After months of heated debate that pitted human rights groups against free speech advocates and the tech industry, the Senate Commerce Committee on Wednesday unanimously approved bipartisan legislation that would arm prosecutors with more legal tools to fight online sex trafficking.
The Stop Enabling Sex Traffickers Act moves on for a Senate vote after a number of major tech companies who originally criticized the bill for being too broad reversed their position last week.
“This is a momentous day in our fight to hold online sex traffickers accountable and help give trafficking survivors the justice they deserve,” said Sen. Rob Portman, R-Ohio, who introduced SESTA, in a statement. The bill has garnered support from both sides of the aisle, with 23 initial co-sponsors and an additional 20 signing on since early August.
The bill would amend Section 230 of the Communications Decency Act of 1996, a piece of legislation that prevents websites from being held legally liable for content generated by users. As it stands, Section 230 immunity doesn’t apply in federal criminal cases, but SESTA would eliminate immunity in state criminal and civil lawsuits. Doing so would allow groups other than Justice Department to go after any party with “knowing conduct” that facilitates sex trafficking.
The Internet Association, which represents Google, Facebook, Amazon and tech giants, initially came out against the bill, claiming it would be impossible for companies to police the enormous amount of content on their sites and open the door for frivolous lawsuits. The group reversed its position last Friday after the committee narrowed some of the language defining legal liability, but some believe the about-face had more to do with politics than any substantive changes to the bill.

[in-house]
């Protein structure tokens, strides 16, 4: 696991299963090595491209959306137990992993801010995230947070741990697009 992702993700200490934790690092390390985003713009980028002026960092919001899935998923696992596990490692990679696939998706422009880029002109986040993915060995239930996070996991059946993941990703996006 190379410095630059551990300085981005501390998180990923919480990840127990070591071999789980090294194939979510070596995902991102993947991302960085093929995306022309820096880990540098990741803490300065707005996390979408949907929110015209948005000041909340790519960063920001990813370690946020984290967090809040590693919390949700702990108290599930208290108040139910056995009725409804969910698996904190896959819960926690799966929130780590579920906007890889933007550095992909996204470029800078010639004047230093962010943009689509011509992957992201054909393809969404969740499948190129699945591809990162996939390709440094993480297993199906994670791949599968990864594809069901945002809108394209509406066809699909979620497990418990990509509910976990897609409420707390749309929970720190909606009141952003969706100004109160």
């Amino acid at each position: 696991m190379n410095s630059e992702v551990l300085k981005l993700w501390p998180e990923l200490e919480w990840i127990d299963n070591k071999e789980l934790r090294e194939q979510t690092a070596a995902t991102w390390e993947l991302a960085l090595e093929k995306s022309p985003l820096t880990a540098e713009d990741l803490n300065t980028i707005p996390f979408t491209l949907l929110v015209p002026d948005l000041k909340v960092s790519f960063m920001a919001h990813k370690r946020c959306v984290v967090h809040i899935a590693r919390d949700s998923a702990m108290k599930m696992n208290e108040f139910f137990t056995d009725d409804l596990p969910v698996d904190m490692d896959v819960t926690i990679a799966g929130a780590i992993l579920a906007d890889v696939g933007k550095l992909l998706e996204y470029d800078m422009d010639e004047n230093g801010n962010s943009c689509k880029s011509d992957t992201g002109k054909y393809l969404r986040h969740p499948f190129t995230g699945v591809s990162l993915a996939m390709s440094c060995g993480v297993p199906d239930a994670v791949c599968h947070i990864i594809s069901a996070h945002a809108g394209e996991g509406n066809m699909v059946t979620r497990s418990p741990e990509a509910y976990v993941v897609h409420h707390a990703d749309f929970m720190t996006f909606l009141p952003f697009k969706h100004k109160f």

Once lawmakers scheduled the committee vote, its opponents lost a lot of leverage, said Eric Goldman, a law professor at Santa Clara University. They knew the bill would pass and they wouldn’t have the opportunity to continue “chipping away” at its framework, he said.
“The reality is the Internet Association’s opposition to SESTA … makes it look like the internet community is in favor of sex trafficking” even though it isn’t, Goldman said. “Flipping on the bill gave it the ability to stop the hemorrhaging of the community’s reputation.”
Throwing in the towel on the fight against SESTA also frees up resources for tech groups to use to fight issues that impact them like regulations for online political ads, which cut “straight to the heart of their economic engine,” said Goldman.
It’s also not a coincidence that the Internet Association reversed its position after Facebook, Google and Twitter have gotten wrapped up in the congressional investigation into Russian meddling in the 2016 election, said Mary Leary, law professor at the Catholic University of America.
Tech companies have enjoyed what she calls “nearly de facto absolute immunity” under Section 230 and remain largely free from government regulation. After coming under fire for Russian election ads on their sites, she said it became clear their “relentless efforts to lobby” Congress to continue that immunity “was coming to an end.”
Leary argues the current situation follows a historical pattern: budding industries grow with a lack of regulation, then as they mature, government realizes it needs to step in. She believes bills like SESTA can help direct increasingly large role tech companies play in American life.
“It’s in their best interest to accept this narrow piece of legislation—it’s not a radical end of the internet,” she said.